Anyone can submit a report to VAERS — healthcare professionals, vaccine manufacturers, and the general public. VAERS welcomes all reports, regardless of seriousness, and regardless of how likely the vaccine may have been to have caused the adverse event. Reports can be submitted successfully even if they are incomplete or are missing key details.

3. VAERS is not designed to determine if a vaccine caused or contributed to an adverse event. A report to VAERS does not mean the vaccine caused the event.

This fact has caused much confusion, specifically regarding the number of reported deaths associated with COVID-19 vaccines. In the past, there have been instances where people misinterpreted reports of death following vaccination as death caused by the vaccines; that is a mistake.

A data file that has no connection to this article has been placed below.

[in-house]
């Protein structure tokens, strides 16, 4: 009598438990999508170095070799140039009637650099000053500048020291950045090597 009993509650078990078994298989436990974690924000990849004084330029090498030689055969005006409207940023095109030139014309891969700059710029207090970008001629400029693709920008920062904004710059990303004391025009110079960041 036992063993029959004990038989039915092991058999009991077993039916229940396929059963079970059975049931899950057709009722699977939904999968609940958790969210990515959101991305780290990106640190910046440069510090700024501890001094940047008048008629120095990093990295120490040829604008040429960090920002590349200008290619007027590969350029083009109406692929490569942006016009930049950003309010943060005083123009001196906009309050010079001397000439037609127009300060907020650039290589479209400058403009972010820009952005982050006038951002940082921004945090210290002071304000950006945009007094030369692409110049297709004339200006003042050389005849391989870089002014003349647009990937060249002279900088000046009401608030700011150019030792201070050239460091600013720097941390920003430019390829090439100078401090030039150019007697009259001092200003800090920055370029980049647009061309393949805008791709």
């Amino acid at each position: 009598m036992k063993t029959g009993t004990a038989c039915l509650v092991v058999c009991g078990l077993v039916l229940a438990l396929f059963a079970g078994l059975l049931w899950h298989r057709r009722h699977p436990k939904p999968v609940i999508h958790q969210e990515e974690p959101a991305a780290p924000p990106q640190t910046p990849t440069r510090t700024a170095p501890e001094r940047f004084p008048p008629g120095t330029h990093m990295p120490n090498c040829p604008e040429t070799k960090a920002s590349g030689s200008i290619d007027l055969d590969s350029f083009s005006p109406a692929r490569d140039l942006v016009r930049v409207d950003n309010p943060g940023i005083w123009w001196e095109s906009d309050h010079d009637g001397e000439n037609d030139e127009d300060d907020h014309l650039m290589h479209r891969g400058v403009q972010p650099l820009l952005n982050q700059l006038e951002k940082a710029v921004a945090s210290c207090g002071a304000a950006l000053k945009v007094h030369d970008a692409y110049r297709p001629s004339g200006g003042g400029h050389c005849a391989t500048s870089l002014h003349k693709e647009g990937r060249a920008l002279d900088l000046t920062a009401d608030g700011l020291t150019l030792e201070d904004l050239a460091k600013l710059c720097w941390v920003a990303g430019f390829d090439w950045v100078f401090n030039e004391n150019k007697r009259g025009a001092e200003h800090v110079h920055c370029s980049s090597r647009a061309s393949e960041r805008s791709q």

VAERS accepts all reports of adverse events following vaccination without judging whether the vaccine caused the adverse health event. Some reports to VAERS might represent true vaccine reactions, and others might be coincidental adverse health events not related to vaccination at all. Generally, a causal relationship cannot be established using information from VAERS reports alone.

Reports can also be made days, weeks, and months following a vaccination. That means that if a vaccinated person dies in a car accident, drowns, or dies from any other “natural” or “unnatural” cause, their death must be reported to VAERS as an adverse event. Since we’ve now vaccinated over 334 million people in the United States, it is to be expected that many deaths will occur coincidentally after vaccination.

4. VAERS is a passive surveillance system, meaning it relies on people sending in reports of their experiences after vaccination.

As a passive reporting system, VAERS relies on individuals to send in reports of adverse health events following vaccination.